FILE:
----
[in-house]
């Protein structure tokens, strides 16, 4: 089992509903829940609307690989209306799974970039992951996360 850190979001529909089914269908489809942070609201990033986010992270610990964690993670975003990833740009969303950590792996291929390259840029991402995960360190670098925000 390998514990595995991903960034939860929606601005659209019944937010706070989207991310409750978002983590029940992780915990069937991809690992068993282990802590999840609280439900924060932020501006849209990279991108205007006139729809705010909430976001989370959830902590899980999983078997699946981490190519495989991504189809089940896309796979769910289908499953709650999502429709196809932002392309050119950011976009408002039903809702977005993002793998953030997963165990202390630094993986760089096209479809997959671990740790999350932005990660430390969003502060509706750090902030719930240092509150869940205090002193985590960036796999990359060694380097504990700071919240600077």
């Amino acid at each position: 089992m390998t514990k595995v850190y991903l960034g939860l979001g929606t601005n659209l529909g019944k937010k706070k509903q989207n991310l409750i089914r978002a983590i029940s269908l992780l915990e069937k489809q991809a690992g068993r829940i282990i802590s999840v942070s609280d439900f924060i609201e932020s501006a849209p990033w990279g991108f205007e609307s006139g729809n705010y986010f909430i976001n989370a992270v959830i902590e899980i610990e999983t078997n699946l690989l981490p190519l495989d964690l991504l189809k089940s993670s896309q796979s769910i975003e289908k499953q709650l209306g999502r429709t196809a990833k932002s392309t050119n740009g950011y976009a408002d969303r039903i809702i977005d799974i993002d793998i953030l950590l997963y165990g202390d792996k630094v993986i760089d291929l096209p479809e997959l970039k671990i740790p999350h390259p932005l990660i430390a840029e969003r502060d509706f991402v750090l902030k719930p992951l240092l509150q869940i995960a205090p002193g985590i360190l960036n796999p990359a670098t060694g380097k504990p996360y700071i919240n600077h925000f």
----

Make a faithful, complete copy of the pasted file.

[in-house]
């Protein structure tokens, strides 16, 4: 089992509903829940609307690989209306799974970039992951996360 850190979001529909089914269908489809942070609201990033986010992270610990964690993670975003990833740009969303950590792996291929390259840029991402995960360190670098925000 390998514990595995991903960034939860929606601005659209019944937010706070989207991310409750978002983590029940992780915990069937991809690992068993282990802590999840609280439900924060932020501006849209990279991108205007006139729809705010909430976001989370959830902590899980999983078997699946981490190519495989991504189809089940896309796979769910289908499953709650999502429709196809932002392309050119950011976009408002039903809702977005993002793998953030997963165990202390630094993986760089096209479809997959671990740790999350932005990660430390969003502060509706750090902030719930240092509150869940205090002193985590960036796999990359060694380097504990700071919240600077």
């Amino acid at each position: 089992m390998t514990k595995v850190y991903l960034g939860l979001g929606t601005n659209l529909g019944k937010k706070k509903q989207n991310l409750i089914r978002a983590i029940s269908l992780l915990e069937k489809q991809a690992g068993r829940i282990i802590s999840v942070s609280d439900f924060i609201e932020s501006a849209p990033w990279g991108f205007e609307s006139g729809n705010y986010f909430i976001n989370a992270v959830i902590e899980i610990e999983t078997n699946l690989l981490p190519l495989d964690l991504l189809k089940s993670s896309q796979s769910i975003e289908k499953q709650l209306g999502r429709t196809a990833k932002s392309t050119n740009g950011y976009a408002d969303r039903i809702i977005d799974i993002d793998i953030l950590l997963y165990g202390d792996k630094v993986i760089d291929l096209p479809e997959l970039k671990i740790p999350h390259p932005l990660i430390a840029e969003r502060d509706f991402v750090l902030k719930p992951l240092l509150q869940i995960a205090p002193g985590i360190l960036n796999p990359a670098t060694g380097k504990p996360y700071i919240n600077h925000f």